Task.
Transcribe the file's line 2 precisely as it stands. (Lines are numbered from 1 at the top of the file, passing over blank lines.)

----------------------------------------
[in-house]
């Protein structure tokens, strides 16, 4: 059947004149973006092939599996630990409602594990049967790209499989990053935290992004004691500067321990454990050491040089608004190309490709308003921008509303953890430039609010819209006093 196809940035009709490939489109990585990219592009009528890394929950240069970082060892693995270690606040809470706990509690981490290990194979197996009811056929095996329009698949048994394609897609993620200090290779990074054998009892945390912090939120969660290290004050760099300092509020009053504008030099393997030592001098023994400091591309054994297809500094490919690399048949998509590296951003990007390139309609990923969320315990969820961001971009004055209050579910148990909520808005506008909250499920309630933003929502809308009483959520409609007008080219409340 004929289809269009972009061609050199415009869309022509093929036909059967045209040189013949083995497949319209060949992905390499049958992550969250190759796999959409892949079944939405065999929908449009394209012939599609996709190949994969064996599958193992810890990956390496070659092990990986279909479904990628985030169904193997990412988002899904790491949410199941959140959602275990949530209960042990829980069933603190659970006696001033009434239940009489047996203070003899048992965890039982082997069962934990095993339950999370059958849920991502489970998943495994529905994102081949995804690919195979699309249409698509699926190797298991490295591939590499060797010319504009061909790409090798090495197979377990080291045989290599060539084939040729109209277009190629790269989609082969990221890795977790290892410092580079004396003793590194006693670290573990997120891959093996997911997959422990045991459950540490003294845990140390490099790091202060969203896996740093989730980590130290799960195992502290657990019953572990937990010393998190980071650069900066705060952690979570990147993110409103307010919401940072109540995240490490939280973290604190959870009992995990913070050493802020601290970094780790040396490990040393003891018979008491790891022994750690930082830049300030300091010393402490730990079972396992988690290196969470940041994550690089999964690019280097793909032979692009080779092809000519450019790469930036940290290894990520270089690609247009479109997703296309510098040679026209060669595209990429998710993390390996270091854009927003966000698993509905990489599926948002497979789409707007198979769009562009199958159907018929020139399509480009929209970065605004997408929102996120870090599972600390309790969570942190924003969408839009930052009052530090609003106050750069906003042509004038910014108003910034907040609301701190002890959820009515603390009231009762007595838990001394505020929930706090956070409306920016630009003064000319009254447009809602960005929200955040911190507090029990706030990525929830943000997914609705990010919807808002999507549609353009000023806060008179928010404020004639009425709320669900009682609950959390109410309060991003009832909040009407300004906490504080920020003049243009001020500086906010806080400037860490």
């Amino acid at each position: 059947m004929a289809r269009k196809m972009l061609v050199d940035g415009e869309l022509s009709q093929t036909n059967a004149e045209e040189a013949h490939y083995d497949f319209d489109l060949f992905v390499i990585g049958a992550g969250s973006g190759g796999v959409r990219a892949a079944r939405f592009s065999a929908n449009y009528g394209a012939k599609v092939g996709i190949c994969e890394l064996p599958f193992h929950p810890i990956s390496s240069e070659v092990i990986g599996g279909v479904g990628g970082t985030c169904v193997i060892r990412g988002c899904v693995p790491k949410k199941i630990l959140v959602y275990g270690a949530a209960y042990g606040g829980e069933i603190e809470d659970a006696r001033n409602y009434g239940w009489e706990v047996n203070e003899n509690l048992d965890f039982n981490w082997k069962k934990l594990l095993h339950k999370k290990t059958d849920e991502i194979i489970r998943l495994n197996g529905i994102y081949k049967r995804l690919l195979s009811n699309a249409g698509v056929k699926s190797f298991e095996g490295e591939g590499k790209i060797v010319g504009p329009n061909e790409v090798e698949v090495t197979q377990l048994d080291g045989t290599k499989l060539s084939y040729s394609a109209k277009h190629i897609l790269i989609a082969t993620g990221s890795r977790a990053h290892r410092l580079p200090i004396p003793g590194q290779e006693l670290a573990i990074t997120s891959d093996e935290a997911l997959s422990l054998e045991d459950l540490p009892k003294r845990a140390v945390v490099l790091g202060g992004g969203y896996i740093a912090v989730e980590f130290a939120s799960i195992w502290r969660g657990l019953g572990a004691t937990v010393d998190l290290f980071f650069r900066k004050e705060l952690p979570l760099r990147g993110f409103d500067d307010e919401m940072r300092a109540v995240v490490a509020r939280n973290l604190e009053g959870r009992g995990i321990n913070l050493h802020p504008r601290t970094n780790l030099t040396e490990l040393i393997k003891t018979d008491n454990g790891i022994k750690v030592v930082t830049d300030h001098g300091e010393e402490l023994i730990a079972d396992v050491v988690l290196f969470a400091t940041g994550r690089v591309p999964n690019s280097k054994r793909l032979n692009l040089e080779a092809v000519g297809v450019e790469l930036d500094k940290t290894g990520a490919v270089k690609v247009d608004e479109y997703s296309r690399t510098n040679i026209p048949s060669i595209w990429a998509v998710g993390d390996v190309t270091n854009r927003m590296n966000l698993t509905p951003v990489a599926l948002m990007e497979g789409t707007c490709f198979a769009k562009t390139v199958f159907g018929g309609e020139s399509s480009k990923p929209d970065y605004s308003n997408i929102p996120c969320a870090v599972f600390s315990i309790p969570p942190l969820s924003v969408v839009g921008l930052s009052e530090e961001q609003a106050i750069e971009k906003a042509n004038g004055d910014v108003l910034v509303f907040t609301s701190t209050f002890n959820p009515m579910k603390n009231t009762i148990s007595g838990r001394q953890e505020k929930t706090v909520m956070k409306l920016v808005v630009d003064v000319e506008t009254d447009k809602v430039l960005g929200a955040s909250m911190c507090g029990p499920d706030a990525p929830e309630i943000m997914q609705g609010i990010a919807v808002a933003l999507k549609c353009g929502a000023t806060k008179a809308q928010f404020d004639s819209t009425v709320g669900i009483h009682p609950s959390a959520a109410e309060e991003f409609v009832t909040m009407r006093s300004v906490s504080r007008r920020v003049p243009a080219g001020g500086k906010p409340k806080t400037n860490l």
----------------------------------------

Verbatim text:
């Protein structure tokens, strides 16, 4: 059947004149973006092939599996630990409602594990049967790209499989990053935290992004004691500067321990454990050491040089608004190309490709308003921008509303953890430039609010819209006093 196809940035009709490939489109990585990219592009009528890394929950240069970082060892693995270690606040809470706990509690981490290990194979197996009811056929095996329009698949048994394609897609993620200090290779990074054998009892945390912090939120969660290290004050760099300092509020009053504008030099393997030592001098023994400091591309054994297809500094490919690399048949998509590296951003990007390139309609990923969320315990969820961001971009004055209050579910148990909520808005506008909250499920309630933003929502809308009483959520409609007008080219409340 004929289809269009972009061609050199415009869309022509093929036909059967045209040189013949083995497949319209060949992905390499049958992550969250190759796999959409892949079944939405065999929908449009394209012939599609996709190949994969064996599958193992810890990956390496070659092990990986279909479904990628985030169904193997990412988002899904790491949410199941959140959602275990949530209960042990829980069933603190659970006696001033009434239940009489047996203070003899048992965890039982082997069962934990095993339950999370059958849920991502489970998943495994529905994102081949995804690919195979699309249409698509699926190797298991490295591939590499060797010319504009061909790409090798090495197979377990080291045989290599060539084939040729109209277009190629790269989609082969990221890795977790290892410092580079004396003793590194006693670290573990997120891959093996997911997959422990045991459950540490003294845990140390490099790091202060969203896996740093989730980590130290799960195992502290657990019953572990937990010393998190980071650069900066705060952690979570990147993110409103307010919401940072109540995240490490939280973290604190959870009992995990913070050493802020601290970094780790040396490990040393003891018979008491790891022994750690930082830049300030300091010393402490730990079972396992988690290196969470940041994550690089999964690019280097793909032979692009080779092809000519450019790469930036940290290894990520270089690609247009479109997703296309510098040679026209060669595209990429998710993390390996270091854009927003966000698993509905990489599926948002497979789409707007198979769009562009199958159907018929020139399509480009929209970065605004997408929102996120870090599972600390309790969570942190924003969408839009930052009052530090609003106050750069906003042509004038910014108003910034907040609301701190002890959820009515603390009231009762007595838990001394505020929930706090956070409306920016630009003064000319009254447009809602960005929200955040911190507090029990706030990525929830943000997914609705990010919807808002999507549609353009000023806060008179928010404020004639009425709320669900009682609950959390109410309060991003009832909040009407300004906490504080920020003049243009001020500086906010806080400037860490």